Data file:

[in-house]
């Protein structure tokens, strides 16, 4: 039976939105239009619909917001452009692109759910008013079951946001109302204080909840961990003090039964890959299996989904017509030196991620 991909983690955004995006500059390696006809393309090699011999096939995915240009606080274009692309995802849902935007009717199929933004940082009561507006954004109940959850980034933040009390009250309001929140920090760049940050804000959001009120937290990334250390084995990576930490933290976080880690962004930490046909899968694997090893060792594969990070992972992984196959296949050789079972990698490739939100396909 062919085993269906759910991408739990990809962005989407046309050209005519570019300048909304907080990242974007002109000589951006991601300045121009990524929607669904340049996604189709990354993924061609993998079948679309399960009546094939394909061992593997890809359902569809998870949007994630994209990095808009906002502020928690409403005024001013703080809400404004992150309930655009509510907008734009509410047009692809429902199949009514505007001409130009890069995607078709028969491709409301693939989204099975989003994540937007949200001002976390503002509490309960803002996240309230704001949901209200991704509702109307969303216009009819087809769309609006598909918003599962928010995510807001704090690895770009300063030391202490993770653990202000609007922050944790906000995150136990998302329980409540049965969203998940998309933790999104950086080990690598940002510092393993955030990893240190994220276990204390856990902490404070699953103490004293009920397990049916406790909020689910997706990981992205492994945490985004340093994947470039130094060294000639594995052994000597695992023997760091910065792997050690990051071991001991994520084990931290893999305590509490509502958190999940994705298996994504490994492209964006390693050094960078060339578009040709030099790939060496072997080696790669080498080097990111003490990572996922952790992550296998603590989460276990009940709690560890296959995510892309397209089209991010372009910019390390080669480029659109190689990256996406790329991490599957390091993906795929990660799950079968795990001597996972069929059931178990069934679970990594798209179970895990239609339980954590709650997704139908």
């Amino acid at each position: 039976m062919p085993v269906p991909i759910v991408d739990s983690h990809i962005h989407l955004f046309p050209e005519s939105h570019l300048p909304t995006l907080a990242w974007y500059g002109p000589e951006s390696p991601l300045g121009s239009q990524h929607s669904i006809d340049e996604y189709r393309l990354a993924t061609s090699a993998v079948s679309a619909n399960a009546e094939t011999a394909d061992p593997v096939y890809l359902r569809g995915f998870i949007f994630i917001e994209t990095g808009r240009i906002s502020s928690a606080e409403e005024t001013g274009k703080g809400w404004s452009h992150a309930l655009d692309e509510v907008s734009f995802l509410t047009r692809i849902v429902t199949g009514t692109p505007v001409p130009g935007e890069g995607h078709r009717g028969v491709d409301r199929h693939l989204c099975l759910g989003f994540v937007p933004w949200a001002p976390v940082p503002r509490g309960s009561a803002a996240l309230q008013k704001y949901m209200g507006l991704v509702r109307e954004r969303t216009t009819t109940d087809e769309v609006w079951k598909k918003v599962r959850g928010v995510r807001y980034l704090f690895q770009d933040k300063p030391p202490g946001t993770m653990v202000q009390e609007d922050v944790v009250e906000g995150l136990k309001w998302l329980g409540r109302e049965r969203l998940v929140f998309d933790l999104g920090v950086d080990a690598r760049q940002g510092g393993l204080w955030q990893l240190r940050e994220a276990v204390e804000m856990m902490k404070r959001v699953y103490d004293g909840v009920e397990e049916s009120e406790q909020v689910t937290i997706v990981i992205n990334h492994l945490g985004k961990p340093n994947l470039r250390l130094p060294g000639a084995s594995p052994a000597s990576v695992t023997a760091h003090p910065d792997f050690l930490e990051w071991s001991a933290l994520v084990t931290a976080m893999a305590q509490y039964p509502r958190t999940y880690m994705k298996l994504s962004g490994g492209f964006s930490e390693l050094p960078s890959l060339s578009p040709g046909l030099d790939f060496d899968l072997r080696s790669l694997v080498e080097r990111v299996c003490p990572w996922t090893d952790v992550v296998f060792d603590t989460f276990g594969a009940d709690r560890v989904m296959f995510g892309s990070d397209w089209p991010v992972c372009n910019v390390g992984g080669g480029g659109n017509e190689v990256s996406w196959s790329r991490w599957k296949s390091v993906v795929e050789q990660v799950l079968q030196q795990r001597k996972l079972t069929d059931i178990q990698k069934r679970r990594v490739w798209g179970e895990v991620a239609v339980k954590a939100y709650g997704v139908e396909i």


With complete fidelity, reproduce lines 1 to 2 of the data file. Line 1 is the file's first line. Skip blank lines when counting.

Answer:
[in-house]
């Protein structure tokens, strides 16, 4: 039976939105239009619909917001452009692109759910008013079951946001109302204080909840961990003090039964890959299996989904017509030196991620 991909983690955004995006500059390696006809393309090699011999096939995915240009606080274009692309995802849902935007009717199929933004940082009561507006954004109940959850980034933040009390009250309001929140920090760049940050804000959001009120937290990334250390084995990576930490933290976080880690962004930490046909899968694997090893060792594969990070992972992984196959296949050789079972990698490739939100396909 062919085993269906759910991408739990990809962005989407046309050209005519570019300048909304907080990242974007002109000589951006991601300045121009990524929607669904340049996604189709990354993924061609993998079948679309399960009546094939394909061992593997890809359902569809998870949007994630994209990095808009906002502020928690409403005024001013703080809400404004992150309930655009509510907008734009509410047009692809429902199949009514505007001409130009890069995607078709028969491709409301693939989204099975989003994540937007949200001002976390503002509490309960803002996240309230704001949901209200991704509702109307969303216009009819087809769309609006598909918003599962928010995510807001704090690895770009300063030391202490993770653990202000609007922050944790906000995150136990998302329980409540049965969203998940998309933790999104950086080990690598940002510092393993955030990893240190994220276990204390856990902490404070699953103490004293009920397990049916406790909020689910997706990981992205492994945490985004340093994947470039130094060294000639594995052994000597695992023997760091910065792997050690990051071991001991994520084990931290893999305590509490509502958190999940994705298996994504490994492209964006390693050094960078060339578009040709030099790939060496072997080696790669080498080097990111003490990572996922952790992550296998603590989460276990009940709690560890296959995510892309397209089209991010372009910019390390080669480029659109190689990256996406790329991490599957390091993906795929990660799950079968795990001597996972069929059931178990069934679970990594798209179970895990239609339980954590709650997704139908």